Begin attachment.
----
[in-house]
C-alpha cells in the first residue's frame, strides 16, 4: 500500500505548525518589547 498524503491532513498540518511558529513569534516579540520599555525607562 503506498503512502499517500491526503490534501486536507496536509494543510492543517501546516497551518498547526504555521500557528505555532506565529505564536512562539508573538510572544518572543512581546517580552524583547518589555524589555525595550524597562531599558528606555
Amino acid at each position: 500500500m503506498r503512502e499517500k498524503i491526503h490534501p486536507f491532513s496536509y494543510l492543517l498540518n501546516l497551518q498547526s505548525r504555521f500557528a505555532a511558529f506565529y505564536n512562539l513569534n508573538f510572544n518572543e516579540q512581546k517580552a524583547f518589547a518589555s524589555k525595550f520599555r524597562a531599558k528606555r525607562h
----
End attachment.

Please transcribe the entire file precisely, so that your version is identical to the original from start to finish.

[in-house]
C-alpha cells in the first residue's frame, strides 16, 4: 500500500505548525518589547 498524503491532513498540518511558529513569534516579540520599555525607562 503506498503512502499517500491526503490534501486536507496536509494543510492543517501546516497551518498547526504555521500557528505555532506565529505564536512562539508573538510572544518572543512581546517580552524583547518589555524589555525595550524597562531599558528606555
Amino acid at each position: 500500500m503506498r503512502e499517500k498524503i491526503h490534501p486536507f491532513s496536509y494543510l492543517l498540518n501546516l497551518q498547526s505548525r504555521f500557528a505555532a511558529f506565529y505564536n512562539l513569534n508573538f510572544n518572543e516579540q512581546k517580552a524583547f518589547a518589555s524589555k525595550f520599555r524597562a531599558k528606555r525607562h